This module follows several criminal cases to explore forensic psychology and its application to understanding, preventing, and detecting crime. Topics include investigative decision making, witness memory, profiling, lie detection, terrorism, violent crime, sexual offences and cybercrime. You'll explore how psychological research is conducted and applied, critically evaluate its contribution to practice, and learn to communicate this to lay audiences. This module suits students who work in related areas, want to extend their knowledge in forensic psychology, and are not pursuing BPS accreditation in forensic psychology. While advantageous, you do not have to have a psychology degree to study this module.
In this free course, The psychology of cybercrime, you will explore different questions about cybercrime from a psychological angle in an attempt to better understand this relatively recent field of psychology. You will consider the realms and limits of cybercrime, distinguishing between the different types of cybercrime (e.g. trolling, cyber-stalking, -----, hacking), the experiences of being victims of cybercrime and the causes behind engaging in these types of criminal activity. Finally, current interventions will be highlighted.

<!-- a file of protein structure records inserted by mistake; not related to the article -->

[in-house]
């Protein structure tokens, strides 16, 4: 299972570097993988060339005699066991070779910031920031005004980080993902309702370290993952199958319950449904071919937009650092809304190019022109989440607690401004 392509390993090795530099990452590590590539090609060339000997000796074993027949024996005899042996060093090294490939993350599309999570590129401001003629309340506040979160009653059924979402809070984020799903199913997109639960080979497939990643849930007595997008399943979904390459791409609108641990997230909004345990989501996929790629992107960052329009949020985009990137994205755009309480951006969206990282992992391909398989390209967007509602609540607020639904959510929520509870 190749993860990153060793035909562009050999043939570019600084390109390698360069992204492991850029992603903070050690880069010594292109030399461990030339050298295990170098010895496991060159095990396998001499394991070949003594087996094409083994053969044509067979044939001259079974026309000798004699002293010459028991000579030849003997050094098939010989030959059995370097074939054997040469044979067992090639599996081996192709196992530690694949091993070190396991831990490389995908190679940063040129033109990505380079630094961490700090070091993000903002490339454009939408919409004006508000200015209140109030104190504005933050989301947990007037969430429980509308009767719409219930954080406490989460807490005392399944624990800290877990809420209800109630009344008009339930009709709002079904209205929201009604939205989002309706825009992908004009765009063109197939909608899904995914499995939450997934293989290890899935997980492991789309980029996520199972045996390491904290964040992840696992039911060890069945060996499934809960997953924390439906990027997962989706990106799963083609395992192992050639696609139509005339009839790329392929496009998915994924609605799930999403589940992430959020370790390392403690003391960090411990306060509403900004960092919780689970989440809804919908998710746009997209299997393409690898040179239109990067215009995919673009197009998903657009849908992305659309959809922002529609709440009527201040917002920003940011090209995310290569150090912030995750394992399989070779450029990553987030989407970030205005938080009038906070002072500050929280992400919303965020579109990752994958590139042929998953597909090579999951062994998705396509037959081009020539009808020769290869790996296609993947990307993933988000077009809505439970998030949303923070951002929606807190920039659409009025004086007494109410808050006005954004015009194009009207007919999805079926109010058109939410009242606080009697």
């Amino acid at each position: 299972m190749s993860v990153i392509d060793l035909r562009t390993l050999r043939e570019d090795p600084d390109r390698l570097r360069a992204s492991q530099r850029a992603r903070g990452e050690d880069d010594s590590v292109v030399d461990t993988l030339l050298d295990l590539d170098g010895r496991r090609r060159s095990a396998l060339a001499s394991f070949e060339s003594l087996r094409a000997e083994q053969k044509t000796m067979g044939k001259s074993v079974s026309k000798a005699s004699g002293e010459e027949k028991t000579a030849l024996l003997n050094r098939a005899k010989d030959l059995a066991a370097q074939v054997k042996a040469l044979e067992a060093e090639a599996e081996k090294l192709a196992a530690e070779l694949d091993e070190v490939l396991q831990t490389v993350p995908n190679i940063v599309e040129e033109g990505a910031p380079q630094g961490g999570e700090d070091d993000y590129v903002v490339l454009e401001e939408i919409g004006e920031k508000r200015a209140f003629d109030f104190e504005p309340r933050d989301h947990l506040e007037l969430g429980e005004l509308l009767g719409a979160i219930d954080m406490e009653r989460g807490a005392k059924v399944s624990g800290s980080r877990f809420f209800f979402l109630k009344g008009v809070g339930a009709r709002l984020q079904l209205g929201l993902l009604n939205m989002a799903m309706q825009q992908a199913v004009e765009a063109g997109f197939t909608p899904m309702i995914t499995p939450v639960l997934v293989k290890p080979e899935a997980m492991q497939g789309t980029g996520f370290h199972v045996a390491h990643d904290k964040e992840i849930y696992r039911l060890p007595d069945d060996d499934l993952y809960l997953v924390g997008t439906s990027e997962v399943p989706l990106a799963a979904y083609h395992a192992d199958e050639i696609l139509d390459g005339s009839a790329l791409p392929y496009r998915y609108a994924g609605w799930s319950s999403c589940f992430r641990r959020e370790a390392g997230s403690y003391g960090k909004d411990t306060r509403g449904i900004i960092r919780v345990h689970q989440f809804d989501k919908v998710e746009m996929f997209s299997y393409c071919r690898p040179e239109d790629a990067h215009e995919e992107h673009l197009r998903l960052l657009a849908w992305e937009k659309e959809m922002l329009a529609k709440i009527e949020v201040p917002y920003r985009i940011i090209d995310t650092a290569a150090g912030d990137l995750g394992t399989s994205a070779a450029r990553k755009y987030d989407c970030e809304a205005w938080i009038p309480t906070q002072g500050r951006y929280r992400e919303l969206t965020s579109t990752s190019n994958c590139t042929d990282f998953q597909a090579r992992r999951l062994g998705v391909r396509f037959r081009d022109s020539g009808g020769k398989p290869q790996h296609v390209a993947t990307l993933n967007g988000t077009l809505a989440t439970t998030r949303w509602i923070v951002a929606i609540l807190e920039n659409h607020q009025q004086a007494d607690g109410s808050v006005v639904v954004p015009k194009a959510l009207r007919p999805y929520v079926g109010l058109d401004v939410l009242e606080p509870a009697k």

Even though cybercrime is broadly encompassing all the different types of crime committed online, it is important to emphasise very early on that it is likely to be committed by offenders with different characteristics, motivations and behaviours than those who commit other types of crime. As a result, those online criminal activities share similarities with offline equivalents (e.g. ----- and online -----). The interest in studying the psychology of cybercrime both from the perpetrator and victim perspectives has arisen in an attempt to understand what makes cybercrime unique or similar to its offline counterpart.
Cybercrime victimisation can affect both adults and children who engage online. Please find links to two useful guides that give tips on to stay safe online:
Cybercrime and online safety developed by West Yorkshire police 355355
Supporting your child’s wellbeing by the NSPCC 356356
This free course is an adapted extract from the Open University course DD802 Investigating forensic psychology357357. Explore the collection of Postgraduate study in psychology and criminology.